Apparel Design Professor Earns High Honors in Thailand’s International Silk Design Competition

Eulanda Sanders, associate professor in the Department of Design and Merchandising in the College of Applied Human Sciences, won second place in the international Peacock Standard Thai Silk Design Competition. The competition was co-sponsored by Thailand’s Queen Sirikit Institute of Sericulture and the International Textile and Apparel Association.

The purpose of the competition was to showcase the Thai government’s new "Peacock Standard" for Thai silk. The new standard was established by the Queen Sirikit and bears the Royal Peacock logo. The standard is four quality levels of which the highest is labeled as gold.

Sander’s entry, a silk suit design, was entitled "Square Root." After sketching sessions and testing the physical characteristics of the fabrics by stitching, cutting and knitting, Sanders created a three piece ensemble inspired by the shape of a square. Her purpose was to create a women’s ensemble that is wearable in a business setting, but also expressing the wearer’s aesthetics using four complimentary Peacock Standard Thai silk fabrics.

The long vest and stovepipe pants were constructed from two jacquard weave fabrics. The patterns were created through traditional draping techniques and then further manipulated with a computer-aided pattern making software. Interlocking squares create the closure for the front of the vest and is repeated on the back. The square theme was reflected in the square princess seams, neckline and armholes of the vest. The vest was completed with 12 covered buttons and both garments were fully lined.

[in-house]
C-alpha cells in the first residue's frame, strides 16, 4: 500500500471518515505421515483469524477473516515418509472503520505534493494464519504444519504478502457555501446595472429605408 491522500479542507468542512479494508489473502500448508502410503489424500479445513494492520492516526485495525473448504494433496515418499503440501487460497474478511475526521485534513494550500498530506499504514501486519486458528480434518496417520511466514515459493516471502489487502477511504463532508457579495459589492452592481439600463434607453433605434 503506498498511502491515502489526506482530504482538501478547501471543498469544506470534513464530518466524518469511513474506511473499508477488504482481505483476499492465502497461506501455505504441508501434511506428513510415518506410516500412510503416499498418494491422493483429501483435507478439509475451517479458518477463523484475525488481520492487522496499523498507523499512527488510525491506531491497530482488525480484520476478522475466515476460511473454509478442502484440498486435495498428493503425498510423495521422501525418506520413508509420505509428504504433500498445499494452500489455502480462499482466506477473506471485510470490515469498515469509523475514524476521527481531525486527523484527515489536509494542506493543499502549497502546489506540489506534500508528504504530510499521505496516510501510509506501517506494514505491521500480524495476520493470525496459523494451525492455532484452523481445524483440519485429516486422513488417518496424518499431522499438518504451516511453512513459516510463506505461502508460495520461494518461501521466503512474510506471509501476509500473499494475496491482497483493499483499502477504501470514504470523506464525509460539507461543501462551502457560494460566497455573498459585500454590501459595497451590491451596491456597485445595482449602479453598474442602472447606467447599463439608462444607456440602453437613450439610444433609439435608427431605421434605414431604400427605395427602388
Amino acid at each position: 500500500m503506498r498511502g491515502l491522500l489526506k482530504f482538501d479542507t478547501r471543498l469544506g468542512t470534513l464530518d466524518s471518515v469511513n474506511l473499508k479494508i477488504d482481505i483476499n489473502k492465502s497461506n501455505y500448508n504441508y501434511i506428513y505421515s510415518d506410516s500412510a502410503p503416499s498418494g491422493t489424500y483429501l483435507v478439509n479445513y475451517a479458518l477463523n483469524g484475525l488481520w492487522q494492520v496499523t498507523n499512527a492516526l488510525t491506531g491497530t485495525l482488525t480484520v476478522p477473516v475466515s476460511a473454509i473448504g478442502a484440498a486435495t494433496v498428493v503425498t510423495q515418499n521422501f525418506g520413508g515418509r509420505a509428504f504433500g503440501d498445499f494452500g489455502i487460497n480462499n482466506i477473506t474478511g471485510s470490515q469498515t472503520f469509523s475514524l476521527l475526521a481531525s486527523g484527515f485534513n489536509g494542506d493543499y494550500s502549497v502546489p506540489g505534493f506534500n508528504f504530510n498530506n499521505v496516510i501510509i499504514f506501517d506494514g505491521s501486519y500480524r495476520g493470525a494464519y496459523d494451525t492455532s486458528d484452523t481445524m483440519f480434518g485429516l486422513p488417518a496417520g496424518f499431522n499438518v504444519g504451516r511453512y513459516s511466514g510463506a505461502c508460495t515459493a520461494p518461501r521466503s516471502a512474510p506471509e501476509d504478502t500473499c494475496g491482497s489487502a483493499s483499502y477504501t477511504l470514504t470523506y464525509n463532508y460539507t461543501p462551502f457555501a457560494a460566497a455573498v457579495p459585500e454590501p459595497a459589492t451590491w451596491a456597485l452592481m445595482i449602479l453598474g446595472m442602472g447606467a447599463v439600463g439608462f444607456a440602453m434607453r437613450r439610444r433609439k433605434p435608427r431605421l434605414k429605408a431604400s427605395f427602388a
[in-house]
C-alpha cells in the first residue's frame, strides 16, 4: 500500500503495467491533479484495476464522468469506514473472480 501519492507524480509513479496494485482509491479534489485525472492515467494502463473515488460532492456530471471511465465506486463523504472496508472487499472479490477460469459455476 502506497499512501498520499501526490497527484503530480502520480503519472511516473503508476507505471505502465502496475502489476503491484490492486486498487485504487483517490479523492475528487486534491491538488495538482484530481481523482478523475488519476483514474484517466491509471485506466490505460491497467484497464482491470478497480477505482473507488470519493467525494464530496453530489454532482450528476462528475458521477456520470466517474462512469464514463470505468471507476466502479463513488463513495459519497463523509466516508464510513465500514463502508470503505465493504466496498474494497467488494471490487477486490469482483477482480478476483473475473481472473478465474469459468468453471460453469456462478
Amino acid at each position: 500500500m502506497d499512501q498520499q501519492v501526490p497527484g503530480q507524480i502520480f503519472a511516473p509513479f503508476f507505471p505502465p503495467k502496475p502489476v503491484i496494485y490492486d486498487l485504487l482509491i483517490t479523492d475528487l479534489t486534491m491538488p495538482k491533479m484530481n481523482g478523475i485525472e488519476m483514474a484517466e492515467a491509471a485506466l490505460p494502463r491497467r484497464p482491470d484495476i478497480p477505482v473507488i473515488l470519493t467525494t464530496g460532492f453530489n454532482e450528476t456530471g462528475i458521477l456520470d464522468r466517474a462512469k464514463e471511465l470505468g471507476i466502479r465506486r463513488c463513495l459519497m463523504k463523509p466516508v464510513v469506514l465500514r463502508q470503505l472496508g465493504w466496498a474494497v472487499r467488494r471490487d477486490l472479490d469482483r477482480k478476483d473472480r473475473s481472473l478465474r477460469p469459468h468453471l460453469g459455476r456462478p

The sweater was created with the remaining two solid fabrics. A variegated yarn was created by cutting both fabrics into one-half-inch wide bias strips. The strips were sewn together by hand with seed and bugle beads to create 274 yards of yarn. Bell sleeves and a mock turtle neck were hand knitted with size 15 needles then attached to a fitted shell top constructed from the remaining fabric.

The first round of judging was from digital images and a written abstract describing the design process and techniques. During the second round, the top ten designs were judged in Bangkok. Carole Engel-Enright, internship coordinator in the Department of Design and Merchandising and a graduate of Colorado State University with a master’s degree in design and merchandising, also submitted a design which was included in the group of top ten finalists.

All ten of the finalists’ designs were presented in a runway fashion show during the Association of Southeast Asian Nations Collaboration on Sericulture Research and Development Conference on August 4, in which Her Royal Highness, the Princess of Thailand and Dr. Pimpen Vejjajiva, the wife of Thailand’s Prime Minister, were in attendance. Sanders was invited to Bangkok to receive a trophy and cash award presented by the Princess after the fashion show.

Sanders received her bachelor’s and master’s degrees in apparel and merchandising from Colorado State University, and her doctorate in textiles, clothing and design from the University of Nebraska-Lincoln. She has had more than 49 designs accepted and exhibited in juried competitions during her career, and has been recognized with numerous awards.

In November Sanders received the ATEXINC Award for Excellence in Marketable Textile Design category for her entry in the International Textile and Apparel Association 2008 Design Competition. In June, she received third place in the Fashion Show at the Surface Design Association Off the Grid Conference for Metalling with Fibers XXXII: Desert Sunset and Metalling with Fibers XXXIII.